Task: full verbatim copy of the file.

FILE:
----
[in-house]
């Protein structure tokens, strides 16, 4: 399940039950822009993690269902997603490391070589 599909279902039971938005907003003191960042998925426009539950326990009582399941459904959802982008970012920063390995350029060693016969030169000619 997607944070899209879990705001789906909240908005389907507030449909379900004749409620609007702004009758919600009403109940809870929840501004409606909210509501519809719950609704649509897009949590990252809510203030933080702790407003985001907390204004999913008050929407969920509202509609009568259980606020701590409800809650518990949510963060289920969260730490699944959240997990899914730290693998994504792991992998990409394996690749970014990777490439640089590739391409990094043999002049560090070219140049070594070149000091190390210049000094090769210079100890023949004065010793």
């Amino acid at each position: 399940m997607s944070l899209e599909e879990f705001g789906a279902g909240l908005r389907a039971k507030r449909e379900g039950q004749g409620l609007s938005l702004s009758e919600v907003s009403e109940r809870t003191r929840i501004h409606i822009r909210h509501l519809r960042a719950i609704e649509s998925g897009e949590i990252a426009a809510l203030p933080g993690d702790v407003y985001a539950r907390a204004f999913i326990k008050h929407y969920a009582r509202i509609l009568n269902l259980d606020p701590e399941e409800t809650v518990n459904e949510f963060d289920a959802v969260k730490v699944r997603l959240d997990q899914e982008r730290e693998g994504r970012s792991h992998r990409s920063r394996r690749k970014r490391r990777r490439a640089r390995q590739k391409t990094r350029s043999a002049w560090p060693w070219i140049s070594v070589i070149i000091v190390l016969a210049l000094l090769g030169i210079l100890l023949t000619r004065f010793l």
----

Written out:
[in-house]
């Protein structure tokens, strides 16, 4: 399940039950822009993690269902997603490391070589 599909279902039971938005907003003191960042998925426009539950326990009582399941459904959802982008970012920063390995350029060693016969030169000619 997607944070899209879990705001789906909240908005389907507030449909379900004749409620609007702004009758919600009403109940809870929840501004409606909210509501519809719950609704649509897009949590990252809510203030933080702790407003985001907390204004999913008050929407969920509202509609009568259980606020701590409800809650518990949510963060289920969260730490699944959240997990899914730290693998994504792991992998990409394996690749970014990777490439640089590739391409990094043999002049560090070219140049070594070149000091190390210049000094090769210079100890023949004065010793």
């Amino acid at each position: 399940m997607s944070l899209e599909e879990f705001g789906a279902g909240l908005r389907a039971k507030r449909e379900g039950q004749g409620l609007s938005l702004s009758e919600v907003s009403e109940r809870t003191r929840i501004h409606i822009r909210h509501l519809r960042a719950i609704e649509s998925g897009e949590i990252a426009a809510l203030p933080g993690d702790v407003y985001a539950r907390a204004f999913i326990k008050h929407y969920a009582r509202i509609l009568n269902l259980d606020p701590e399941e409800t809650v518990n459904e949510f963060d289920a959802v969260k730490v699944r997603l959240d997990q899914e982008r730290e693998g994504r970012s792991h992998r990409s920063r394996r690749k970014r490391r990777r490439a640089r390995q590739k391409t990094r350029s043999a002049w560090p060693w070219i140049s070594v070589i070149i000091v190390l016969a210049l000094l090769g030169i210079l100890l023949t000619r004065f010793l």